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Air pollution project harnesses the power of backyard science enthusiasts


A handful of Fort Collins citizens are collecting cutting-edge scientific data from their backyards that may soon help NASA create maps of global air pollution. The volunteers are part of a network of citizen scientists for a Colorado State University-led project called CEAMS: Citizen-Enabled Aerosol Measurements for Satellites. The goal of CEAMS is to improve understanding of local through dispersed, ground-based measurements. Data on this scale could eventually help NASA satellites provide higher-resolution air quality data than is possible today.

NASA is interested in solving global problems,” said CEAMS leader John Volckens, CSU Energy Institute researcher and professor of mechanical engineering. “Most governments can’t afford to monitor at all.” Yet air pollution is a leading cause of death and disease on the planet – responsible for more deaths worldwide than HIV and malaria combined.

NASA uses a combination of satellite imaging and computer algorithms to model air pollution, but models can only say so much about details of ground-level air quality. That’s where the CSU team comes in. “If we want to develop better algorithms to make the air-quality maps from satellite images more representative, we need more data on the ground,” Volckens said. “This project is designed to develop those datasets.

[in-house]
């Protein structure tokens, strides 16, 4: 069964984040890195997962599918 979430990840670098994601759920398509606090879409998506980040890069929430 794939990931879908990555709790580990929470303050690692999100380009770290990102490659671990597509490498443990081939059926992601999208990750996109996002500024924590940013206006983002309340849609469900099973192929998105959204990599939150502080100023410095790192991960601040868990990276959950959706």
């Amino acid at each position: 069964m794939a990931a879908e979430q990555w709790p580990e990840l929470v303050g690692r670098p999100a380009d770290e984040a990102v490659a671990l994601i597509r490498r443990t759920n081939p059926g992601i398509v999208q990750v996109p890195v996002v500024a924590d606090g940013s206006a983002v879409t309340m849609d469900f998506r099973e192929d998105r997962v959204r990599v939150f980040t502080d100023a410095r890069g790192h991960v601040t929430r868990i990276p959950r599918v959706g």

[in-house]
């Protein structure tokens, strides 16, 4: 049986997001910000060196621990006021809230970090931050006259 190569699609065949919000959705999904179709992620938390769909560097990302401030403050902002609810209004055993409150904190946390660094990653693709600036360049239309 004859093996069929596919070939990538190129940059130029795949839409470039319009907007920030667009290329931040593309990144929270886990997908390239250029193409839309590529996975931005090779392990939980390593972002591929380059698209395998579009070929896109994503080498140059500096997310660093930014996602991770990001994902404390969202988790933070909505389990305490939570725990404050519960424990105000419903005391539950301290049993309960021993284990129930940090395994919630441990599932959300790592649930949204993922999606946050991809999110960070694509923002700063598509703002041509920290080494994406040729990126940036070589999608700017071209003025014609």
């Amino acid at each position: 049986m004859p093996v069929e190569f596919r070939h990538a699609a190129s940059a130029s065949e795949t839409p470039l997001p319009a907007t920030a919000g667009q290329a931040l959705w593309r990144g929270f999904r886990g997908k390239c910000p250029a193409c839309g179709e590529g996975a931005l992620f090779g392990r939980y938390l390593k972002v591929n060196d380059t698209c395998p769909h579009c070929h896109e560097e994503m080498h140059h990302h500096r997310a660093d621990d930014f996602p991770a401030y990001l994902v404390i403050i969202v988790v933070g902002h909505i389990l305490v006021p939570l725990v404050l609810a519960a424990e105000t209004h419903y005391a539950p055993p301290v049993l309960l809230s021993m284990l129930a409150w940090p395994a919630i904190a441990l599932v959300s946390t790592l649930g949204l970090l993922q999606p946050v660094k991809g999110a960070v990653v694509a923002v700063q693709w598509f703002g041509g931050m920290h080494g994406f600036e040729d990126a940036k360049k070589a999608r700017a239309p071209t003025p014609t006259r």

The CEAMS sensors take two primary types of measurements. One is aerosol optical depth, or AOD, which is related to the amount of particulate matter present in a vertical column of air from Earth to space. The other is ground-level PM 2.5, which is of most concern for human health. “These two measures, taken together, are valuable not just to NASA but to anyone interested in local air quality,” says Eric Wendt, a graduate student in mechanical engineering who helped design the sensor.

The CEAMS website contains narrated videos providing step-by-step instructions on how to set up the monitors and collect data. Team member Casey Quinn, a graduate student in the Department of Environmental and Radiological Health Sciences, created a smartphone application through which the citizen scientists upload their data directly to the CEAMS team.

Volunteers have been asked to take a sample every two days for about two weeks, said Bonne Ford, a research scientist in atmospheric science and project manager of CEAMS. The users must set up the sensors in direct sunlight, or the measurements won’t be accurate. They need to learn how to change out a filter, and how to use the app to upload data.

The ongoing pilot phase of CEAMS is supported by a $160,000 NASA grant. If successful, CEAMS may be eligible for a second round of funding, at which time they will deploy in several cities including Denver and Los Angeles. The pilot project also received a Colorado Office of Economic Development and International Trade grant, which provided critical support for early CEAMS sensor prototypes.

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